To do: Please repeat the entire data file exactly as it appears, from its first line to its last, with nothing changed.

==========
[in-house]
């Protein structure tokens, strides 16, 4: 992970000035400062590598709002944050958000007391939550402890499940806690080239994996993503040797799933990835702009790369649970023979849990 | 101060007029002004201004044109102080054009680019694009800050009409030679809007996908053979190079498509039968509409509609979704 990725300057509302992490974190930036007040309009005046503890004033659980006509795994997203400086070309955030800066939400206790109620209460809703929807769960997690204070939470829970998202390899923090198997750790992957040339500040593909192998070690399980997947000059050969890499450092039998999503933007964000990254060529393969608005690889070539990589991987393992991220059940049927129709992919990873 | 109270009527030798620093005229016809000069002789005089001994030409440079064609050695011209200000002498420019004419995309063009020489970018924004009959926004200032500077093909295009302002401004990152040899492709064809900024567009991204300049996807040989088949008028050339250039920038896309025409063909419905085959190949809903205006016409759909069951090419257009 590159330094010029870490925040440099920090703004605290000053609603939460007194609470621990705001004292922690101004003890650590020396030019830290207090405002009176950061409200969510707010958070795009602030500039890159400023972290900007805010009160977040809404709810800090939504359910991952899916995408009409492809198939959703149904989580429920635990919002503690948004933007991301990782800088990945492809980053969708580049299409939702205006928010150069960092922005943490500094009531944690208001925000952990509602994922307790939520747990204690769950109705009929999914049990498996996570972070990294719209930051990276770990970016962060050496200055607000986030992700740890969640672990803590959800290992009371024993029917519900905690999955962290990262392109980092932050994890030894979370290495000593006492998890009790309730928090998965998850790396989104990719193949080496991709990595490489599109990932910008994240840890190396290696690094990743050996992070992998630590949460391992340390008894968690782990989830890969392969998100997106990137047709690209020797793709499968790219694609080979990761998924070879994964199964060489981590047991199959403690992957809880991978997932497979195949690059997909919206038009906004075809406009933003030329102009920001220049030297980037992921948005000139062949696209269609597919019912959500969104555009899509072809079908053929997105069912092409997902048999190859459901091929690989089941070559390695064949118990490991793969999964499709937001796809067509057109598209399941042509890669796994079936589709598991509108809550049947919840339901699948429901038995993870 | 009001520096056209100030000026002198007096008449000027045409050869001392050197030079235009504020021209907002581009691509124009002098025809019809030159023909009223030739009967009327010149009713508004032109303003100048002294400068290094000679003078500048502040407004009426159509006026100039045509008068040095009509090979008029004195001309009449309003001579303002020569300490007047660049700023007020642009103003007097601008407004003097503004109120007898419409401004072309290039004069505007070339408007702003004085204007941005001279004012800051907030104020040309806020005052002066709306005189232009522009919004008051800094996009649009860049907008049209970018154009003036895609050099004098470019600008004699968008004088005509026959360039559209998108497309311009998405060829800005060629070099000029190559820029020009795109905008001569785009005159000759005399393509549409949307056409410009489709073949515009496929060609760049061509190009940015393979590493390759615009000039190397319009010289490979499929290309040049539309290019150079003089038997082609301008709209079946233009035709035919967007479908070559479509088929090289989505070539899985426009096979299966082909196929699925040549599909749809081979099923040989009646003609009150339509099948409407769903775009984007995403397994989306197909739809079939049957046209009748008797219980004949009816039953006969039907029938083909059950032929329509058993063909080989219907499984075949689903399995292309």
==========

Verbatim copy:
[in-house]
């Protein structure tokens, strides 16, 4: 992970000035400062590598709002944050958000007391939550402890499940806690080239994996993503040797799933990835702009790369649970023979849990 | 101060007029002004201004044109102080054009680019694009800050009409030679809007996908053979190079498509039968509409509609979704 990725300057509302992490974190930036007040309009005046503890004033659980006509795994997203400086070309955030800066939400206790109620209460809703929807769960997690204070939470829970998202390899923090198997750790992957040339500040593909192998070690399980997947000059050969890499450092039998999503933007964000990254060529393969608005690889070539990589991987393992991220059940049927129709992919990873 | 109270009527030798620093005229016809000069002789005089001994030409440079064609050695011209200000002498420019004419995309063009020489970018924004009959926004200032500077093909295009302002401004990152040899492709064809900024567009991204300049996807040989088949008028050339250039920038896309025409063909419905085959190949809903205006016409759909069951090419257009 590159330094010029870490925040440099920090703004605290000053609603939460007194609470621990705001004292922690101004003890650590020396030019830290207090405002009176950061409200969510707010958070795009602030500039890159400023972290900007805010009160977040809404709810800090939504359910991952899916995408009409492809198939959703149904989580429920635990919002503690948004933007991301990782800088990945492809980053969708580049299409939702205006928010150069960092922005943490500094009531944690208001925000952990509602994922307790939520747990204690769950109705009929999914049990498996996570972070990294719209930051990276770990970016962060050496200055607000986030992700740890969640672990803590959800290992009371024993029917519900905690999955962290990262392109980092932050994890030894979370290495000593006492998890009790309730928090998965998850790396989104990719193949080496991709990595490489599109990932910008994240840890190396290696690094990743050996992070992998630590949460391992340390008894968690782990989830890969392969998100997106990137047709690209020797793709499968790219694609080979990761998924070879994964199964060489981590047991199959403690992957809880991978997932497979195949690059997909919206038009906004075809406009933003030329102009920001220049030297980037992921948005000139062949696209269609597919019912959500969104555009899509072809079908053929997105069912092409997902048999190859459901091929690989089941070559390695064949118990490991793969999964499709937001796809067509057109598209399941042509890669796994079936589709598991509108809550049947919840339901699948429901038995993870 | 009001520096056209100030000026002198007096008449000027045409050869001392050197030079235009504020021209907002581009691509124009002098025809019809030159023909009223030739009967009327010149009713508004032109303003100048002294400068290094000679003078500048502040407004009426159509006026100039045509008068040095009509090979008029004195001309009449309003001579303002020569300490007047660049700023007020642009103003007097601008407004003097503004109120007898419409401004072309290039004069505007070339408007702003004085204007941005001279004012800051907030104020040309806020005052002066709306005189232009522009919004008051800094996009649009860049907008049209970018154009003036895609050099004098470019600008004699968008004088005509026959360039559209998108497309311009998405060829800005060629070099000029190559820029020009795109905008001569785009005159000759005399393509549409949307056409410009489709073949515009496929060609760049061509190009940015393979590493390759615009000039190397319009010289490979499929290309040049539309290019150079003089038997082609301008709209079946233009035709035919967007479908070559479509088929090289989505070539899985426009096979299966082909196929699925040549599909749809081979099923040989009646003609009150339509099948409407769903775009984007995403397994989306197909739809079939049957046209009748008797219980004949009816039953006969039907029938083909059950032929329509058993063909080989219907499984075949689903399995292309």